Plain ol' storefront restaurants in Chicago are always so damn deceiving. Places that you'd never dream of entering usually turn out to serve some of the most unique and delicious meals you've ever (or never) tasted. There is always the crazed (usually hunger-rage-induced) internal dialogue that goes on before entering a new restaurant: The front is too plain, there is too much glass-window exposure, the lighting is too god-awful bright, I don't like the table layout, I can't deal with the shiny wooden tabletop…the list just goes on for why I simply pass certain places up time and time again. Such is the case with Fattoush. I must have walked by the just-over-a-year-old Lebanese restaurant in Lakeview a thousand times, but never once did I think to actually try the food at the plain-faced-but-still-insanely-popular Lakeview eatery. It just never hit my belly's radar; that is, until I did a google search for "The best Lebanese food in Chicago," and they were splayed all over the Top 10 page.
Online user reviews can make or break a place (most hard-core foodies rip through them and actually trust them far more than they do a big write-up in the paper) and Sam, the happy-go-lucky owner of Fattoush, has the golden rainbow shining on his smooth, little bald head on that one. Peppered with quotes like, "the best Lebanese food I've ever tried," and "I went back three times in one week, it was that amazing," the online raves are so good you'd think they paid to put them there. After sampling half the menu this past weekend, I quickly figured out the rabid fans of Fattoush were just telling the truth, spreading the good word as fast as their wee fingers could type.
Though a bit pricy on the entree portion of the menu, the appetizer section is rife with low-budget possibility. Always the ultimate way to go, ordering five or six smaller plates to share is a dream here. The Fattoush (King of Salads) is a big bowl of freshly chopped vegetables and tiny chunks of lettuce, all lovingly tossed with sumac spice, extra virgin olive oil and fresh lemon juice. The clincher is the bits of toasted pita chips that top the salad, all of which could easily be bagged up and sold as a carryout item by themselves (pocketing Sam a small, but tidy fortune). The shockingly bone-white cream of potato soup (very soupy, save for the hunks of semi-firm potato throughout) is a steaming hot bowl of creamy rapture, especially when you grab a toasted, super-thin piece of Lebanese pita bread and swish it around the bowl for a final remnant soak through.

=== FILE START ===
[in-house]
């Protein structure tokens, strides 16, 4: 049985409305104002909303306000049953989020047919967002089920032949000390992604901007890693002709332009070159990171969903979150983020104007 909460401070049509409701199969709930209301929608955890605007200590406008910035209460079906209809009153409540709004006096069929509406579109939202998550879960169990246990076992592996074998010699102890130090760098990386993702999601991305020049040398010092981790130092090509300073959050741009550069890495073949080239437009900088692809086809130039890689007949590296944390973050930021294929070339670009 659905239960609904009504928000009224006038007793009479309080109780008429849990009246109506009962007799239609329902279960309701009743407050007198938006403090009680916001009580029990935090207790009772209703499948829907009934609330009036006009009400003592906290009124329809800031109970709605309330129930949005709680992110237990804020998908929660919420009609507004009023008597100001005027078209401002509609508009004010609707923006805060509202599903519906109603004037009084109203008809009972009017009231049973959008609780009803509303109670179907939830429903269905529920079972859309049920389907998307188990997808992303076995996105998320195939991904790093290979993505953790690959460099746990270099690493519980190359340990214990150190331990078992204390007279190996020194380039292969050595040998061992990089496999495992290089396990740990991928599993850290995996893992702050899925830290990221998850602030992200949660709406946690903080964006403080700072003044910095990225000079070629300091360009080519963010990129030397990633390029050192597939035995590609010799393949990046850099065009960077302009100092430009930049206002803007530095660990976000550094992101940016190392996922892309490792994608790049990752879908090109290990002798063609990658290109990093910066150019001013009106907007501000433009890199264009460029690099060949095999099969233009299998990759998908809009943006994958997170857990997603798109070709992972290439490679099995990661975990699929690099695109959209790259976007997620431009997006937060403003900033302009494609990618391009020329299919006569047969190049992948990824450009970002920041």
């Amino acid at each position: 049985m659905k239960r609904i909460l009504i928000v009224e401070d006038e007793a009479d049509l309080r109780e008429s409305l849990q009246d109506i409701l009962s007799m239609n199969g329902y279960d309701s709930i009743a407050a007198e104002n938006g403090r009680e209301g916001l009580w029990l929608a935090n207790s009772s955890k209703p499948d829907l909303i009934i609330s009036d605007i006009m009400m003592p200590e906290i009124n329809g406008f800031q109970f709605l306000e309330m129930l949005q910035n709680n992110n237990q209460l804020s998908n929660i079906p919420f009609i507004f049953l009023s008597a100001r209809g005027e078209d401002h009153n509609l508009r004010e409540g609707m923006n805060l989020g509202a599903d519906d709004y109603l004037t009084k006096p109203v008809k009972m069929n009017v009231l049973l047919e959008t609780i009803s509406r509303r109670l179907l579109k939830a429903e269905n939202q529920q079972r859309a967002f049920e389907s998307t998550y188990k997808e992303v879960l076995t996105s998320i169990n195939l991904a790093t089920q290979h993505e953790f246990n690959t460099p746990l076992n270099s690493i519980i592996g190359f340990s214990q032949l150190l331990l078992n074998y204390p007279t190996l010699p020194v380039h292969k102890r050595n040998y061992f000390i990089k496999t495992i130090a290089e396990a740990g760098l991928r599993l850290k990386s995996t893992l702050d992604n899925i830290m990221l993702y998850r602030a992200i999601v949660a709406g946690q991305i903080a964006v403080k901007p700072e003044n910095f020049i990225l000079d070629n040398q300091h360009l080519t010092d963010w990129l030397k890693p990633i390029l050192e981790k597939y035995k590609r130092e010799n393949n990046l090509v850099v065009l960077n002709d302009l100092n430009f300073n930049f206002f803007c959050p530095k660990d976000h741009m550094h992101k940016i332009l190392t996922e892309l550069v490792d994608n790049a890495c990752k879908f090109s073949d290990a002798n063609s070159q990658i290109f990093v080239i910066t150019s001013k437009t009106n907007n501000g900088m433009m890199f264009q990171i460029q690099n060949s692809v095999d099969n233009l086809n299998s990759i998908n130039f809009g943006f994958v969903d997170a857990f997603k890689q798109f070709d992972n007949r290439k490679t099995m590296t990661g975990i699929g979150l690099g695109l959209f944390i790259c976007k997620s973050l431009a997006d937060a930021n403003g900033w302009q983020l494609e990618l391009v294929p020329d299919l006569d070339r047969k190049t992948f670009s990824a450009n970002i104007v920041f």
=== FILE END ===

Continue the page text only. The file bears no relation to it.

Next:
The spinach pie is fresh whole leaf spinach chopped to smithereens and simmered down with dry mint, olives and gobs of olive oil. Encased in homemade dough, the glistening spinach is blasted with fresh squeezed lemon juice and baked to perfection. Even the simple yellow rice side dish is awesome. Studded with slivers of toasted almonds, the cup-shaped presentation is instantaneously crushed into a scant few heaping tablespoons and gobbled down within seconds.
But, the winner of the table was the Foul appetizer. The huge bowl of tenderly cooked chickpeas and earthy brown fava beans is somewhat soup-like, just chillin' in its own juices, and the wet sauce is so infused with lemon juice and olive oil that the immediate pucker competes with the look of awe reacting to the bold, never-been-tasted flavor. Maybe it's more of the sumac?
Every one of these dishes costs less than five bucks, and being a BYOB, you could easily be out the door (for two, mind you) for about $20 even. Be careful, though, of the baklava: These house-made desserts are served three different ways (with cashews, pistachios or walnuts) and could easily trump your teeny-but-wants-the-whole-damn-pan pocket book.
THE FINAL RAVE: Perfectly timed, the kitchen managed to bring all of our dishes to the table piping hot and perfectly executed. It was a work of art. There was no standing by, and no dish was cold from waiting on other's to be cooked. It was just a shining example of how food should be served.
KEEP IT GOING:
Read It: Maza
A touch less expensive than Fattoush, the menu at this Lebanese favorite features a mini-book full of delectable small plates of Lebanese food. You can't really go wrong here, so order 'em all.
Eat It: Chicago Historical Society
Come April 9, Maureen Abood, a local author specializing in Lebanese cuisine, will examine the Lebanese people and the soul of their table. Not only will she share all of her lovely words with you, she'll also share a taste of Lebanon with the attendees. 'Nuff said.
Drink It: Spring Hafla Dance Performance & Party
On April 24, join Jasmine Jahal, one of the world's finest belly dancers, as she twists and turns her belly into exotic positions for a live audience. And, in August, toss back a quick slug of Lebanese aniseed liquor and break out your own moves at the Chicago Shimmyfest, where she'll teach the wanna-be's her rock star gyrations.
Get Crazy With It: Chicago Lebanese Club
These folks love to plan trips home to the mother country. If you're really interested, shoot them off an email, express your love for hummus and start packing. They leave this summer.
Fatcake Misty Tosh explores back-alley eateries, holes-in-the-wall and seedy ethnic joints as she treks the city in search of the next raving dish. Join her in the quest.